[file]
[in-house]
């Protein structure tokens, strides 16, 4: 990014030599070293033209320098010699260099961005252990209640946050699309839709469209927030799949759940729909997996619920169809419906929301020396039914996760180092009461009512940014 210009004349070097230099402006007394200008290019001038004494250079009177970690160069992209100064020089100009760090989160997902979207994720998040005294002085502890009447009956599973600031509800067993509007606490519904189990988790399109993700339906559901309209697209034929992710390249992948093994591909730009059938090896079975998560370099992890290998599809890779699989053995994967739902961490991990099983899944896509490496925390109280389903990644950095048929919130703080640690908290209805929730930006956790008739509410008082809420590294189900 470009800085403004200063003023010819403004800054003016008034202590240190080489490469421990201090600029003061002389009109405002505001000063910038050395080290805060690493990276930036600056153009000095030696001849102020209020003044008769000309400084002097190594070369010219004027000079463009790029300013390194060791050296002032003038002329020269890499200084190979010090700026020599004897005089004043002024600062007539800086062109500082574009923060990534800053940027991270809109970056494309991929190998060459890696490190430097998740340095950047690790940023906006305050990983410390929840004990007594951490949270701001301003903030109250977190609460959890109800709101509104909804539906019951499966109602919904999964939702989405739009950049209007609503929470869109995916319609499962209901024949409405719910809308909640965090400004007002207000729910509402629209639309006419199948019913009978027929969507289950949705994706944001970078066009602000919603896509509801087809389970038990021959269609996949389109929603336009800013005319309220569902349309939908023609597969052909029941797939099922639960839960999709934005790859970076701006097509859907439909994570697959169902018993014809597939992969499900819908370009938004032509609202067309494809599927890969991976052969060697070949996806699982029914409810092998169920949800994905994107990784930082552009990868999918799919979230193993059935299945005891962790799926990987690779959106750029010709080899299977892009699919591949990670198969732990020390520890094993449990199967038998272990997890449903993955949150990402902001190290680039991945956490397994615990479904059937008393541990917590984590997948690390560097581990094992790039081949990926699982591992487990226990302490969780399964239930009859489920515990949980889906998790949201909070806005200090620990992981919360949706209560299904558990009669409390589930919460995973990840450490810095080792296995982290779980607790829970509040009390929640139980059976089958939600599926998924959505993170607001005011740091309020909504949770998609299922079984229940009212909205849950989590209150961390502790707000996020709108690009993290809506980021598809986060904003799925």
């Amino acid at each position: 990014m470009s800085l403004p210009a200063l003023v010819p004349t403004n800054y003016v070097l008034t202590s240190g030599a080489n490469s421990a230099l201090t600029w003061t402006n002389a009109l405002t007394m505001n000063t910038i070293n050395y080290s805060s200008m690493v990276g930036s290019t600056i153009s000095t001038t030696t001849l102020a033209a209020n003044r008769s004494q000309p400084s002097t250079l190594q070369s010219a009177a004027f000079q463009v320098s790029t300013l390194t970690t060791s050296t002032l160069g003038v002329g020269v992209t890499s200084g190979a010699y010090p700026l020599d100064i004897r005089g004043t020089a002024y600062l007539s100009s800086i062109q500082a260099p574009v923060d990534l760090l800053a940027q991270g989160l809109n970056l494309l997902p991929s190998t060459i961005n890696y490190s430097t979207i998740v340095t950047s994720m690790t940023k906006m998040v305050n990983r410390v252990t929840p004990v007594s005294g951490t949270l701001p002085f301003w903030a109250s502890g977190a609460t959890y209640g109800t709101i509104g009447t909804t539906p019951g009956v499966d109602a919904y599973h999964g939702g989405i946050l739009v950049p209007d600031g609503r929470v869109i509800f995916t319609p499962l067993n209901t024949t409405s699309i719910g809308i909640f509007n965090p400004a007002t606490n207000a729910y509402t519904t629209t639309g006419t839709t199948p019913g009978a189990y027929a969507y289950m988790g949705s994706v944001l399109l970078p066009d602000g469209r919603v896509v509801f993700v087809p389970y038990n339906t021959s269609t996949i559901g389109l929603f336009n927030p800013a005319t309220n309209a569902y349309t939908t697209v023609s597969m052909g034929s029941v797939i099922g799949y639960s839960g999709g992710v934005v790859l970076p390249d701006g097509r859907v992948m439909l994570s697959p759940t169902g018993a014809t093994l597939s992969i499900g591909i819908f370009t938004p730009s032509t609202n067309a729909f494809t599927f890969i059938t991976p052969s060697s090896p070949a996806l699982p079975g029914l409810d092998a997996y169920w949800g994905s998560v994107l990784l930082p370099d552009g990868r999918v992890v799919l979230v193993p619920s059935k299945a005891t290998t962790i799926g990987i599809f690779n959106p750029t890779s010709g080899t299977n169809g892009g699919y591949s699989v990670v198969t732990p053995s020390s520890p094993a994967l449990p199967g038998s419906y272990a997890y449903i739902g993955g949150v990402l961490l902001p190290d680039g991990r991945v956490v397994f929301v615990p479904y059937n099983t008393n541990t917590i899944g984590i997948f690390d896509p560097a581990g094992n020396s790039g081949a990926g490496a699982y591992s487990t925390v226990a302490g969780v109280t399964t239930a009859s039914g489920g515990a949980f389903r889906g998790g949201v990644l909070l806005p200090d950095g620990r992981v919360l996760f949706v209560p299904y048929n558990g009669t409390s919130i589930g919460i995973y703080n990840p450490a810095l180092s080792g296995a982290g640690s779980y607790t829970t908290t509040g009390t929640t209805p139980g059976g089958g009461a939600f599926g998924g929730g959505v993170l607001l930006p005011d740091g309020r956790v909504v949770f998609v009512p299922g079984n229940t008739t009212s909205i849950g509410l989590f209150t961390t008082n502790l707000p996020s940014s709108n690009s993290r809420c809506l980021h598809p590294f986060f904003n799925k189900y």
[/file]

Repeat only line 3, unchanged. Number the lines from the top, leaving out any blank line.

């Amino acid at each position: 990014m470009s800085l403004p210009a200063l003023v010819p004349t403004n800054y003016v070097l008034t202590s240190g030599a080489n490469s421990a230099l201090t600029w003061t402006n002389a009109l405002t007394m505001n000063t910038i070293n050395y080290s805060s200008m690493v990276g930036s290019t600056i153009s000095t001038t030696t001849l102020a033209a209020n003044r008769s004494q000309p400084s002097t250079l190594q070369s010219a009177a004027f000079q463009v320098s790029t300013l390194t970690t060791s050296t002032l160069g003038v002329g020269v992209t890499s200084g190979a010699y010090p700026l020599d100064i004897r005089g004043t020089a002024y600062l007539s100009s800086i062109q500082a260099p574009v923060d990534l760090l800053a940027q991270g989160l809109n970056l494309l997902p991929s190998t060459i961005n890696y490190s430097t979207i998740v340095t950047s994720m690790t940023k906006m998040v305050n990983r410390v252990t929840p004990v007594s005294g951490t949270l701001p002085f301003w903030a109250s502890g977190a609460t959890y209640g109800t709101i509104g009447t909804t539906p019951g009956v499966d109602a919904y599973h999964g939702g989405i946050l739009v950049p209007d600031g609503r929470v869109i509800f995916t319609p499962l067993n209901t024949t409405s699309i719910g809308i909640f509007n965090p400004a007002t606490n207000a729910y509402t519904t629209t639309g006419t839709t199948p019913g009978a189990y027929a969507y289950m988790g949705s994706v944001l399109l970078p066009d602000g469209r919603v896509v509801f993700v087809p389970y038990n339906t021959s269609t996949i559901g389109l929603f336009n927030p800013a005319t309220n309209a569902y349309t939908t697209v023609s597969m052909g034929s029941v797939i099922g799949y639960s839960g999709g992710v934005v790859l970076p390249d701006g097509r859907v992948m439909l994570s697959p759940t169902g018993a014809t093994l597939s992969i499900g591909i819908f370009t938004p730009s032509t609202n067309a729909f494809t599927f890969i059938t991976p052969s060697s090896p070949a996806l699982p079975g029914l409810d092998a997996y169920w949800g994905s998560v994107l990784l930082p370099d552009g990868r999918v992890v799919l979230v193993p619920s059935k299945a005891t290998t962790i799926g990987i599809f690779n959106p750029t890779s010709g080899t299977n169809g892009g699919y591949s699989v990670v198969t732990p053995s020390s520890p094993a994967l449990p199967g038998s419906y272990a997890y449903i739902g993955g949150v990402l961490l902001p190290d680039g991990r991945v956490v397994f929301v615990p479904y059937n099983t008393n541990t917590i899944g984590i997948f690390d896509p560097a581990g094992n020396s790039g081949a990926g490496a699982y591992s487990t925390v226990a302490g969780v109280t399964t239930a009859s039914g489920g515990a949980f389903r889906g998790g949201v990644l909070l806005p200090d950095g620990r992981v919360l996760f949706v209560p299904y048929n558990g009669t409390s919130i589930g919460i995973y703080n990840p450490a810095l180092s080792g296995a982290g640690s779980y607790t829970t908290t509040g009390t929640t209805p139980g059976g089958g009461a939600f599926g998924g929730g959505v993170l607001l930006p005011d740091g309020r956790v909504v949770f998609v009512p299922g079984n229940t008739t009212s909205i849950g509410l989590f209150t961390t008082n502790l707000p996020s940014s709108n690009s993290r809420c809506l980021h598809p590294f986060f904003n799925k189900y």